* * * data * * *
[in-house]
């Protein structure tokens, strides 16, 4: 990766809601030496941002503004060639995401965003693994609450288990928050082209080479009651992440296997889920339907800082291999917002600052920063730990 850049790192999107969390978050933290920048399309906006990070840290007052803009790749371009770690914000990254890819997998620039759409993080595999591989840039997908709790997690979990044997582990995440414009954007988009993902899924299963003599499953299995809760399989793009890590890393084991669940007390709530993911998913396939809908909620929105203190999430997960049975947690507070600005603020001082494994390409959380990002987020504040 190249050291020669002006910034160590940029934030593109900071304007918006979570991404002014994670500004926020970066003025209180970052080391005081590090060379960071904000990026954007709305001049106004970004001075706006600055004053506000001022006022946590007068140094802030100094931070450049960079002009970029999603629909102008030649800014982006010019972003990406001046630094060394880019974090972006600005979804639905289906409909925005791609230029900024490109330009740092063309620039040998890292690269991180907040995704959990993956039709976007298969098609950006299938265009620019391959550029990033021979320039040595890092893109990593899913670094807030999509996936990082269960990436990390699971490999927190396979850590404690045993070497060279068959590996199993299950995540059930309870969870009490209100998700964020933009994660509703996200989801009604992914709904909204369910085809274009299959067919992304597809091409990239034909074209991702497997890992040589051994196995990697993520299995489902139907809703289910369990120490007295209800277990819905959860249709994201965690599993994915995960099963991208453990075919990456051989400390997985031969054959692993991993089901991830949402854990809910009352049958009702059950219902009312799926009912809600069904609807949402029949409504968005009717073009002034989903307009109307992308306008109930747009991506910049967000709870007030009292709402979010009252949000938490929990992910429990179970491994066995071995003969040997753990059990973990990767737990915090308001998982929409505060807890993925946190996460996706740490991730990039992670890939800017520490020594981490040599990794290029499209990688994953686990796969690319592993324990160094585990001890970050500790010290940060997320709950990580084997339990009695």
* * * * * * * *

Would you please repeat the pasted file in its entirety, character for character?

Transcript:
[in-house]
């Protein structure tokens, strides 16, 4: 990766809601030496941002503004060639995401965003693994609450288990928050082209080479009651992440296997889920339907800082291999917002600052920063730990 850049790192999107969390978050933290920048399309906006990070840290007052803009790749371009770690914000990254890819997998620039759409993080595999591989840039997908709790997690979990044997582990995440414009954007988009993902899924299963003599499953299995809760399989793009890590890393084991669940007390709530993911998913396939809908909620929105203190999430997960049975947690507070600005603020001082494994390409959380990002987020504040 190249050291020669002006910034160590940029934030593109900071304007918006979570991404002014994670500004926020970066003025209180970052080391005081590090060379960071904000990026954007709305001049106004970004001075706006600055004053506000001022006022946590007068140094802030100094931070450049960079002009970029999603629909102008030649800014982006010019972003990406001046630094060394880019974090972006600005979804639905289906409909925005791609230029900024490109330009740092063309620039040998890292690269991180907040995704959990993956039709976007298969098609950006299938265009620019391959550029990033021979320039040595890092893109990593899913670094807030999509996936990082269960990436990390699971490999927190396979850590404690045993070497060279068959590996199993299950995540059930309870969870009490209100998700964020933009994660509703996200989801009604992914709904909204369910085809274009299959067919992304597809091409990239034909074209991702497997890992040589051994196995990697993520299995489902139907809703289910369990120490007295209800277990819905959860249709994201965690599993994915995960099963991208453990075919990456051989400390997985031969054959692993991993089901991830949402854990809910009352049958009702059950219902009312799926009912809600069904609807949402029949409504968005009717073009002034989903307009109307992308306008109930747009991506910049967000709870007030009292709402979010009252949000938490929990992910429990179970491994066995071995003969040997753990059990973990990767737990915090308001998982929409505060807890993925946190996460996706740490991730990039992670890939800017520490020594981490040599990794290029499209990688994953686990796969690319592993324990160094585990001890970050500790010290940060997320709950990580084997339990009695």